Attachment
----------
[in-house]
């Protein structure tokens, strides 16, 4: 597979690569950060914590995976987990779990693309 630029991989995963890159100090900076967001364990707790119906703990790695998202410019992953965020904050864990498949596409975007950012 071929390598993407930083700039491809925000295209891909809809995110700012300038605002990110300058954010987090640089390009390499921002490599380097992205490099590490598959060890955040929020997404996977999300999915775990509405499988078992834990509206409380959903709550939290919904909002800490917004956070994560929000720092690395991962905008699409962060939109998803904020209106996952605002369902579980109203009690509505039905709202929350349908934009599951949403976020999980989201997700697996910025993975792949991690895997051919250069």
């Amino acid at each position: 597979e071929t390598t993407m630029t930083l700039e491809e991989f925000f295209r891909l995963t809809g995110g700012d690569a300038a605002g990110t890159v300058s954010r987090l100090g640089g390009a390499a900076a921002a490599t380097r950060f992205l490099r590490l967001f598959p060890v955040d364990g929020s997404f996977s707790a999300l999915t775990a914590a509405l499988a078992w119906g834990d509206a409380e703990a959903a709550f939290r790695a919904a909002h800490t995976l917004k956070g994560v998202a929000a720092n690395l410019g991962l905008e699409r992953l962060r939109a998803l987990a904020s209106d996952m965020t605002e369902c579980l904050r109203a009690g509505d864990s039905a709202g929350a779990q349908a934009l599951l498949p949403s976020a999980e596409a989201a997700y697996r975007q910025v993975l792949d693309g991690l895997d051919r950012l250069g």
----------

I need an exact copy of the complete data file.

[in-house]
């Protein structure tokens, strides 16, 4: 597979690569950060914590995976987990779990693309 630029991989995963890159100090900076967001364990707790119906703990790695998202410019992953965020904050864990498949596409975007950012 071929390598993407930083700039491809925000295209891909809809995110700012300038605002990110300058954010987090640089390009390499921002490599380097992205490099590490598959060890955040929020997404996977999300999915775990509405499988078992834990509206409380959903709550939290919904909002800490917004956070994560929000720092690395991962905008699409962060939109998803904020209106996952605002369902579980109203009690509505039905709202929350349908934009599951949403976020999980989201997700697996910025993975792949991690895997051919250069």
């Amino acid at each position: 597979e071929t390598t993407m630029t930083l700039e491809e991989f925000f295209r891909l995963t809809g995110g700012d690569a300038a605002g990110t890159v300058s954010r987090l100090g640089g390009a390499a900076a921002a490599t380097r950060f992205l490099r590490l967001f598959p060890v955040d364990g929020s997404f996977s707790a999300l999915t775990a914590a509405l499988a078992w119906g834990d509206a409380e703990a959903a709550f939290r790695a919904a909002h800490t995976l917004k956070g994560v998202a929000a720092n690395l410019g991962l905008e699409r992953l962060r939109a998803l987990a904020s209106d996952m965020t605002e369902c579980l904050r109203a009690g509505d864990s039905a709202g929350a779990q349908a934009l599951l498949p949403s976020a999980e596409a989201a997700y697996r975007q910025v993975l792949d693309g991690l895997d051919r950012l250069g």